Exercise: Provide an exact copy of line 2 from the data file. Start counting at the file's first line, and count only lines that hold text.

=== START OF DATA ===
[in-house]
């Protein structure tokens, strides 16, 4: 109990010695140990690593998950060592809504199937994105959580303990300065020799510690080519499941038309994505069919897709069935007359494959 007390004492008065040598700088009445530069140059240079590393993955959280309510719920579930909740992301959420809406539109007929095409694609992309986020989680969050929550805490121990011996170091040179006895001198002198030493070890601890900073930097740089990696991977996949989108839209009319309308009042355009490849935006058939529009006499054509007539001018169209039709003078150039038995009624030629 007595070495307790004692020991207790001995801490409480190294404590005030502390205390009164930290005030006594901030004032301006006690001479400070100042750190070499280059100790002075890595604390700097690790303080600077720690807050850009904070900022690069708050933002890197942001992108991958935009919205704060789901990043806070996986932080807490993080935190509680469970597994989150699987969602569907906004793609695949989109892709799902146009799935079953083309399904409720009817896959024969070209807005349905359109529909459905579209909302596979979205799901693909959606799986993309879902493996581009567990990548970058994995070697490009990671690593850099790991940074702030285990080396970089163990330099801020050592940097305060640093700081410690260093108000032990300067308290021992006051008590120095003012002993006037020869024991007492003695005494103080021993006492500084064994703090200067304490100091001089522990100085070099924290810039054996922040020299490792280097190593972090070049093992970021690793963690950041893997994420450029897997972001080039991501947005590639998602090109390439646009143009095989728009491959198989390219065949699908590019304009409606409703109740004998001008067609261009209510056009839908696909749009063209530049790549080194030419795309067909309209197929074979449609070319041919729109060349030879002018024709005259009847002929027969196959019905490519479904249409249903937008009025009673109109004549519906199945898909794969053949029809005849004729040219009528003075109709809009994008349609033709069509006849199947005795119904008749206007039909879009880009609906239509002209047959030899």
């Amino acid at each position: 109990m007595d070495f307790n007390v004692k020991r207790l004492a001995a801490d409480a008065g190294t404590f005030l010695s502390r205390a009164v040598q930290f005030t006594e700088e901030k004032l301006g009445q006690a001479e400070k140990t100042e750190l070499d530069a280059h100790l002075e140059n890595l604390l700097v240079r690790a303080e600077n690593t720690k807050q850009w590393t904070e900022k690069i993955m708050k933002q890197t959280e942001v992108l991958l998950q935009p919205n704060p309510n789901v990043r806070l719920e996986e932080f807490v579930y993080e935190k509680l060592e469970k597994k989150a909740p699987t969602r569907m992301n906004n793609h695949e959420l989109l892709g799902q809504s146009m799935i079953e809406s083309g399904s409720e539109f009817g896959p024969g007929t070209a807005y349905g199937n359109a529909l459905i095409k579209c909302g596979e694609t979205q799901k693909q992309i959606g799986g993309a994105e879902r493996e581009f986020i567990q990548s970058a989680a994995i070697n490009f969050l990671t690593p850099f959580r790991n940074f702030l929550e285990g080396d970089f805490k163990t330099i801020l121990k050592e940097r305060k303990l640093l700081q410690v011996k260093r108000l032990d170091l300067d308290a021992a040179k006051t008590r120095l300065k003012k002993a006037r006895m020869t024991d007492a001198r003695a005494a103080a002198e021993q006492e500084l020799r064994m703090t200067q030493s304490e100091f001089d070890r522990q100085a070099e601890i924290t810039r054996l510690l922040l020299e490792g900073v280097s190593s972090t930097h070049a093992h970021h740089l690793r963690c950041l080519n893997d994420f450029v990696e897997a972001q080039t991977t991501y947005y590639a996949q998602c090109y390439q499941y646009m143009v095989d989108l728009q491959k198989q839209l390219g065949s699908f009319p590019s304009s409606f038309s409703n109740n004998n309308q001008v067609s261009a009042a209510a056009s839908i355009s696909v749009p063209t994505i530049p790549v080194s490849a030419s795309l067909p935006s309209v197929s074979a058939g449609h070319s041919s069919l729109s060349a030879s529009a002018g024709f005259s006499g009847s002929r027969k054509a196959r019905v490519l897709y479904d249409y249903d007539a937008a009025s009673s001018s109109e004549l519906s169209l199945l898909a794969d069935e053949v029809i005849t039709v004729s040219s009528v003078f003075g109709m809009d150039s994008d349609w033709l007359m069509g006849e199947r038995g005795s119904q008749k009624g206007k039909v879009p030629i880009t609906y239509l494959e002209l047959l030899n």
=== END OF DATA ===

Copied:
């Protein structure tokens, strides 16, 4: 109990010695140990690593998950060592809504199937994105959580303990300065020799510690080519499941038309994505069919897709069935007359494959 007390004492008065040598700088009445530069140059240079590393993955959280309510719920579930909740992301959420809406539109007929095409694609992309986020989680969050929550805490121990011996170091040179006895001198002198030493070890601890900073930097740089990696991977996949989108839209009319309308009042355009490849935006058939529009006499054509007539001018169209039709003078150039038995009624030629 007595070495307790004692020991207790001995801490409480190294404590005030502390205390009164930290005030006594901030004032301006006690001479400070100042750190070499280059100790002075890595604390700097690790303080600077720690807050850009904070900022690069708050933002890197942001992108991958935009919205704060789901990043806070996986932080807490993080935190509680469970597994989150699987969602569907906004793609695949989109892709799902146009799935079953083309399904409720009817896959024969070209807005349905359109529909459905579209909302596979979205799901693909959606799986993309879902493996581009567990990548970058994995070697490009990671690593850099790991940074702030285990080396970089163990330099801020050592940097305060640093700081410690260093108000032990300067308290021992006051008590120095003012002993006037020869024991007492003695005494103080021993006492500084064994703090200067304490100091001089522990100085070099924290810039054996922040020299490792280097190593972090070049093992970021690793963690950041893997994420450029897997972001080039991501947005590639998602090109390439646009143009095989728009491959198989390219065949699908590019304009409606409703109740004998001008067609261009209510056009839908696909749009063209530049790549080194030419795309067909309209197929074979449609070319041919729109060349030879002018024709005259009847002929027969196959019905490519479904249409249903937008009025009673109109004549519906199945898909794969053949029809005849004729040219009528003075109709809009994008349609033709069509006849199947005795119904008749206007039909879009880009609906239509002209047959030899």